Will Giving Away Books Increase Sales?

24 07 2010

At ALA I had the privilege of listening to Cory Doctorow’s inspiring speech at breakfast one morning. Doctorow is an advocate of free sharing of all digital media. His take on the topic is both unusual and refreshing. It has obviously worked for him. His books are released simultaneously in print and e-versions. The e-books are published under a Creative Commons Licence, which allows readers to share the books if they do not sell their copies or create derivative works.

Pretty cool idea—giving books away free. So what happens? It would seem that authors would make no money doing that, but Doctorow’s book Little Brother hit the New York Times Best Seller list. Amazing.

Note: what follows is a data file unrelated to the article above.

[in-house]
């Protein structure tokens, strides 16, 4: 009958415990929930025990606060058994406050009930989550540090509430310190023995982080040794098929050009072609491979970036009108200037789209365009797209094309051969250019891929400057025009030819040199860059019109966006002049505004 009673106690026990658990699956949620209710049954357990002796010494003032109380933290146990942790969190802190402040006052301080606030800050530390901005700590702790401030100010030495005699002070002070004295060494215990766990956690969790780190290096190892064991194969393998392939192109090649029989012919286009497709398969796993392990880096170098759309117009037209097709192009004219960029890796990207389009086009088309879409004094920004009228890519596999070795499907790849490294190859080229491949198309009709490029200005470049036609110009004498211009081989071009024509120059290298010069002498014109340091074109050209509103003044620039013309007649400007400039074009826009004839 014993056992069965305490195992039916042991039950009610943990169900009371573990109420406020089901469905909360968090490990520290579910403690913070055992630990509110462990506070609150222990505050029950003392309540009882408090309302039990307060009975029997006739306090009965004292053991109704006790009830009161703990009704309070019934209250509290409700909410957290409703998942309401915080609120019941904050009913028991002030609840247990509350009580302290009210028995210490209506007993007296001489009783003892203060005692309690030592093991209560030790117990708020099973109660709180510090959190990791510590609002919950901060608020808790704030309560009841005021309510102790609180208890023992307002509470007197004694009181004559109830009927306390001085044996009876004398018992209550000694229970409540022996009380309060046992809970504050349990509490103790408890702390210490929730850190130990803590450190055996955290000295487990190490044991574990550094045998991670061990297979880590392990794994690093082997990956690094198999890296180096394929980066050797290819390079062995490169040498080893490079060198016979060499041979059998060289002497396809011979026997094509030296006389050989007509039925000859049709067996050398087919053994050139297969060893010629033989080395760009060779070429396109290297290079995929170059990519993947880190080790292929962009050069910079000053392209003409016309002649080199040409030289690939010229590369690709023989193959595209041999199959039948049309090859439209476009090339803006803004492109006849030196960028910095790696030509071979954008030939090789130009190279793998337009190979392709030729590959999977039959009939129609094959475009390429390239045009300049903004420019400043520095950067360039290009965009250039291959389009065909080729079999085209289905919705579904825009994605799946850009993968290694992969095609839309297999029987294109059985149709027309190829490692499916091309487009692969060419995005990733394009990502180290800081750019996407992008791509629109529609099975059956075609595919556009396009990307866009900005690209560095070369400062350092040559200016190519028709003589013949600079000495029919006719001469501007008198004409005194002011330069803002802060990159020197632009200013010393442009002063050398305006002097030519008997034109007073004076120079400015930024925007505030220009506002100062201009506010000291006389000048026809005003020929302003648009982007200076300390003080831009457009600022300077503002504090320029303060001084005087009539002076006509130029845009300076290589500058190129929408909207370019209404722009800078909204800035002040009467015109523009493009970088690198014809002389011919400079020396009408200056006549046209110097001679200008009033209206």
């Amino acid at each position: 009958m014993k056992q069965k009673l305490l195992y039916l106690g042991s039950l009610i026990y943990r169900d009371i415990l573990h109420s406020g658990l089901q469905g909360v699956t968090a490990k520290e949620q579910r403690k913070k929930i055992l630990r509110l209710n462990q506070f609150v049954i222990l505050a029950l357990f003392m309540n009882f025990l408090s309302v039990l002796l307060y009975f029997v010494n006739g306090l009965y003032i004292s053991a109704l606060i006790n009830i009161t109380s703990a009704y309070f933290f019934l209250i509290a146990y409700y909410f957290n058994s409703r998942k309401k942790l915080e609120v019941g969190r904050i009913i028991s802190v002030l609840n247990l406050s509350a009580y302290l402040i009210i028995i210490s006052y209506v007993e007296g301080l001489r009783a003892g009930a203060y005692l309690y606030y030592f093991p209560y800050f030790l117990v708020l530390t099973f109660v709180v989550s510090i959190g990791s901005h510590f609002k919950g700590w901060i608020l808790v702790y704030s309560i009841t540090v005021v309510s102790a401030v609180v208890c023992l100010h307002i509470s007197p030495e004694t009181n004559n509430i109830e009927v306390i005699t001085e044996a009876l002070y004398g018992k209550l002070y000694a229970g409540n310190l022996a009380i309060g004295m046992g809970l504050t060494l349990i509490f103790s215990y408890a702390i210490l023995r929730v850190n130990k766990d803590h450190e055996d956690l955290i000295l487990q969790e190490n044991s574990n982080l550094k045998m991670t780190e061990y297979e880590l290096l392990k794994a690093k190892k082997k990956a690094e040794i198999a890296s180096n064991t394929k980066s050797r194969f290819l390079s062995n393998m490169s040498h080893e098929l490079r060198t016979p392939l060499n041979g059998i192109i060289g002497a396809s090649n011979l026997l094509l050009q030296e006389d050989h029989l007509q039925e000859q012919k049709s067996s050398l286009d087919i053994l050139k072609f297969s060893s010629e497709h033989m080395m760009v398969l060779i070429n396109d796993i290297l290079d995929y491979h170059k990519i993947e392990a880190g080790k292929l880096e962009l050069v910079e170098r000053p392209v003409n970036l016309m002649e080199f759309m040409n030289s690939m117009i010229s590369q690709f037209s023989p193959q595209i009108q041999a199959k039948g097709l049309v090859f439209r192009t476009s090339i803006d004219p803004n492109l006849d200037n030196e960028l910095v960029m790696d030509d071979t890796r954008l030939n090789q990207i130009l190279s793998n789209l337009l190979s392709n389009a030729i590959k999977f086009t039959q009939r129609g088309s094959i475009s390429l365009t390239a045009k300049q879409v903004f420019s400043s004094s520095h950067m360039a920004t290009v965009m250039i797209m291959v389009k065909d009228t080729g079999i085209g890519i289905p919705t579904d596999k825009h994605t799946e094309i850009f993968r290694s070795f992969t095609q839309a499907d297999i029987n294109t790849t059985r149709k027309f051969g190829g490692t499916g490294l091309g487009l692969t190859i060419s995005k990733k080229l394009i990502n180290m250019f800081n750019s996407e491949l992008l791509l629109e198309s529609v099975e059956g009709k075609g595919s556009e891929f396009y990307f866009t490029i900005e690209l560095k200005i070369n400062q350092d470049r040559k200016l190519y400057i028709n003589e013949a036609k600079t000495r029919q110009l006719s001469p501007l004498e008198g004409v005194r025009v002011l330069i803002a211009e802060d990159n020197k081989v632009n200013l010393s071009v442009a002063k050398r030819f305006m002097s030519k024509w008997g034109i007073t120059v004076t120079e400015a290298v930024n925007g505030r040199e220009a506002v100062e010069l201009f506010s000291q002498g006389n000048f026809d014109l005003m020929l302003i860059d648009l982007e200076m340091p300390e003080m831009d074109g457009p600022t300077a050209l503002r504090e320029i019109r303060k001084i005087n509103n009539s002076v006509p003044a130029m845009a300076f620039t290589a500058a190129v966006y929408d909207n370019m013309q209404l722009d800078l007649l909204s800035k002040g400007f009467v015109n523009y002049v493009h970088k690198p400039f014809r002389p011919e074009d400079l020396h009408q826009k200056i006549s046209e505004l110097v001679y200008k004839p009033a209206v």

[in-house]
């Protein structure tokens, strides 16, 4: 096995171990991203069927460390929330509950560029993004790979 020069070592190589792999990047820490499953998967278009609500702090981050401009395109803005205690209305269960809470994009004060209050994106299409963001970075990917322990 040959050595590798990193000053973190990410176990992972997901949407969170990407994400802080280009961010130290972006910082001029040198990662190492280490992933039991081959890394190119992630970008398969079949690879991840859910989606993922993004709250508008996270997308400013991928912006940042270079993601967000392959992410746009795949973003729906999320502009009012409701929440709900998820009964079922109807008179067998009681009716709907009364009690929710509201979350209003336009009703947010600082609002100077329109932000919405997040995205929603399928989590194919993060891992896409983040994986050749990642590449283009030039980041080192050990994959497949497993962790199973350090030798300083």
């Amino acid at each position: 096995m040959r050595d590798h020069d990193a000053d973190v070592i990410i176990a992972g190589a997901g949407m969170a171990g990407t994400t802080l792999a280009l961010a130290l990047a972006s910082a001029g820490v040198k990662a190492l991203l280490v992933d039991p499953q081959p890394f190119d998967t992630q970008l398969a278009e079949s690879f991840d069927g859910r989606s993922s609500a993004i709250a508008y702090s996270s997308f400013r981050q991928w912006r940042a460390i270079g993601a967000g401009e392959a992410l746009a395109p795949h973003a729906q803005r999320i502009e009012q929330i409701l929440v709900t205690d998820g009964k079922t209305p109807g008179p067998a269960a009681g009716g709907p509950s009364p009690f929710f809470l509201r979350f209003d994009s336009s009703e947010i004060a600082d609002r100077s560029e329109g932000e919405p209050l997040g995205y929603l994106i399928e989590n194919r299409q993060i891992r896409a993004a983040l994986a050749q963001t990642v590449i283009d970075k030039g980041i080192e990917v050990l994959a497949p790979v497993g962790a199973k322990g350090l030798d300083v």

And Doctorow isn’t the only success story where free Internet access to a book stimulated print sales. Another success story is Jeff Kinney’s Diary of a Wimpy Kid, which was first posted on Funbrain.com and was viewed by 20 million unique online readers. Even though the website averaged 70,000 readers a day, when Diary of a Wimpy Kid came out as a book, it stayed on The New York Times Best Seller list for more than 74 weeks straight and sold more than 32 million copies in more than 30 countries.

Giving people the opportunity to read the book free obviously doesn’t seem to have hurt sales. And what are most writers aiming for? Readership, right? So here’s a way to get it. Oh, and one more thing most writers want is to make a living. Looks like this may be a way to do both. Should we try it?



One response

3 08 2010

Neil Gaiman serialized “The Graveyard Book” online, and it went on to be a best seller and to win him a Newbery. The fact that this works is totally counter-intuitive to me, and I truly can’t understand why or how it works. But it’s tough to argue with success!

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